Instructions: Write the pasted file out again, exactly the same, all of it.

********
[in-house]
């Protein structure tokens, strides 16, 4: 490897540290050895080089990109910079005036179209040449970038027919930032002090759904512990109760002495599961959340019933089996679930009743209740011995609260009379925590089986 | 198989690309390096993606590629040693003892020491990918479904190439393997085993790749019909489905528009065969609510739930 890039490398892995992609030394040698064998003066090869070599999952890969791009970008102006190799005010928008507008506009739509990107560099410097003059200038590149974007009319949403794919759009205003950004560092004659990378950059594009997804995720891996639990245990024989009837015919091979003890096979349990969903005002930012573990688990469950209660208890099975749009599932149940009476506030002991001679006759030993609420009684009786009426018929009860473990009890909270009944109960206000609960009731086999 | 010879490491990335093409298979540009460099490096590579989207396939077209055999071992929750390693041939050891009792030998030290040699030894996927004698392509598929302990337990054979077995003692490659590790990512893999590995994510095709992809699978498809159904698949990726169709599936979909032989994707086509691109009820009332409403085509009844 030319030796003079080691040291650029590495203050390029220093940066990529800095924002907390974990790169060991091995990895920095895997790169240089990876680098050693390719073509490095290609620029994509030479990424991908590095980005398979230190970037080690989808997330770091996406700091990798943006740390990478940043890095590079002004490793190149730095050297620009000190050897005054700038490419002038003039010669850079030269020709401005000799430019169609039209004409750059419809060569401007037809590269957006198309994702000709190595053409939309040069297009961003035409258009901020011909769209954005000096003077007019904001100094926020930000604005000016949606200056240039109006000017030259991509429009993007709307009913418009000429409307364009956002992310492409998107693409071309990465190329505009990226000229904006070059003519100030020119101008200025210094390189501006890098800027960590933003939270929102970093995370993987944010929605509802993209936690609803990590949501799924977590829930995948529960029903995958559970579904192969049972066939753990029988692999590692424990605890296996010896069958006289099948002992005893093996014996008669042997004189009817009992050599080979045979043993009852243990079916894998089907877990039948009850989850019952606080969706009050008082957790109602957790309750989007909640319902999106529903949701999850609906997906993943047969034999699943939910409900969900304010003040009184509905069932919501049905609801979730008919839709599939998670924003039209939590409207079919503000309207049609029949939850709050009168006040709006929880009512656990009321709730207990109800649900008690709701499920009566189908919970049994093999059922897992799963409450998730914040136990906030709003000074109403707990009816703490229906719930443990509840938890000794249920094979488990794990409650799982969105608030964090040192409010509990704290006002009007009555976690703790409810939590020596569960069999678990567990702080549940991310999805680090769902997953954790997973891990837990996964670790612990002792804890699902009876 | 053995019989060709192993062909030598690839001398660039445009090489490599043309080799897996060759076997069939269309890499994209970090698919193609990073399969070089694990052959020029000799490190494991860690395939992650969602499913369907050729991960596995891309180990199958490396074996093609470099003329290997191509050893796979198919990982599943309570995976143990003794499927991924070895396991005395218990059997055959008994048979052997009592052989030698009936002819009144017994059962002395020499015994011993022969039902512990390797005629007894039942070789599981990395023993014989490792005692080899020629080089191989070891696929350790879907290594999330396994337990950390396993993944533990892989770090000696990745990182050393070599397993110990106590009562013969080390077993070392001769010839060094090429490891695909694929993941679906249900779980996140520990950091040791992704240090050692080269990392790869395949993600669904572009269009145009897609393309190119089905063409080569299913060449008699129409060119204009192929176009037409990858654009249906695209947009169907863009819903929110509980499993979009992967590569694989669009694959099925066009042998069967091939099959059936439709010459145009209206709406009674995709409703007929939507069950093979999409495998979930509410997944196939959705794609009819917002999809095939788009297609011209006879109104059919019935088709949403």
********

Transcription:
[in-house]
């Protein structure tokens, strides 16, 4: 490897540290050895080089990109910079005036179209040449970038027919930032002090759904512990109760002495599961959340019933089996679930009743209740011995609260009379925590089986 | 198989690309390096993606590629040693003892020491990918479904190439393997085993790749019909489905528009065969609510739930 890039490398892995992609030394040698064998003066090869070599999952890969791009970008102006190799005010928008507008506009739509990107560099410097003059200038590149974007009319949403794919759009205003950004560092004659990378950059594009997804995720891996639990245990024989009837015919091979003890096979349990969903005002930012573990688990469950209660208890099975749009599932149940009476506030002991001679006759030993609420009684009786009426018929009860473990009890909270009944109960206000609960009731086999 | 010879490491990335093409298979540009460099490096590579989207396939077209055999071992929750390693041939050891009792030998030290040699030894996927004698392509598929302990337990054979077995003692490659590790990512893999590995994510095709992809699978498809159904698949990726169709599936979909032989994707086509691109009820009332409403085509009844 030319030796003079080691040291650029590495203050390029220093940066990529800095924002907390974990790169060991091995990895920095895997790169240089990876680098050693390719073509490095290609620029994509030479990424991908590095980005398979230190970037080690989808997330770091996406700091990798943006740390990478940043890095590079002004490793190149730095050297620009000190050897005054700038490419002038003039010669850079030269020709401005000799430019169609039209004409750059419809060569401007037809590269957006198309994702000709190595053409939309040069297009961003035409258009901020011909769209954005000096003077007019904001100094926020930000604005000016949606200056240039109006000017030259991509429009993007709307009913418009000429409307364009956002992310492409998107693409071309990465190329505009990226000229904006070059003519100030020119101008200025210094390189501006890098800027960590933003939270929102970093995370993987944010929605509802993209936690609803990590949501799924977590829930995948529960029903995958559970579904192969049972066939753990029988692999590692424990605890296996010896069958006289099948002992005893093996014996008669042997004189009817009992050599080979045979043993009852243990079916894998089907877990039948009850989850019952606080969706009050008082957790109602957790309750989007909640319902999106529903949701999850609906997906993943047969034999699943939910409900969900304010003040009184509905069932919501049905609801979730008919839709599939998670924003039209939590409207079919503000309207049609029949939850709050009168006040709006929880009512656990009321709730207990109800649900008690709701499920009566189908919970049994093999059922897992799963409450998730914040136990906030709003000074109403707990009816703490229906719930443990509840938890000794249920094979488990794990409650799982969105608030964090040192409010509990704290006002009007009555976690703790409810939590020596569960069999678990567990702080549940991310999805680090769902997953954790997973891990837990996964670790612990002792804890699902009876 | 053995019989060709192993062909030598690839001398660039445009090489490599043309080799897996060759076997069939269309890499994209970090698919193609990073399969070089694990052959020029000799490190494991860690395939992650969602499913369907050729991960596995891309180990199958490396074996093609470099003329290997191509050893796979198919990982599943309570995976143990003794499927991924070895396991005395218990059997055959008994048979052997009592052989030698009936002819009144017994059962002395020499015994011993022969039902512990390797005629007894039942070789599981990395023993014989490792005692080899020629080089191989070891696929350790879907290594999330396994337990950390396993993944533990892989770090000696990745990182050393070599397993110990106590009562013969080390077993070392001769010839060094090429490891695909694929993941679906249900779980996140520990950091040791992704240090050692080269990392790869395949993600669904572009269009145009897609393309190119089905063409080569299913060449008699129409060119204009192929176009037409990858654009249906695209947009169907863009819903929110509980499993979009992967590569694989669009694959099925066009042998069967091939099959059936439709010459145009209206709406009674995709409703007929939507069950093979999409495998979930509410997944196939959705794609009819917002999809095939788009297609011209006879109104059919019935088709949403």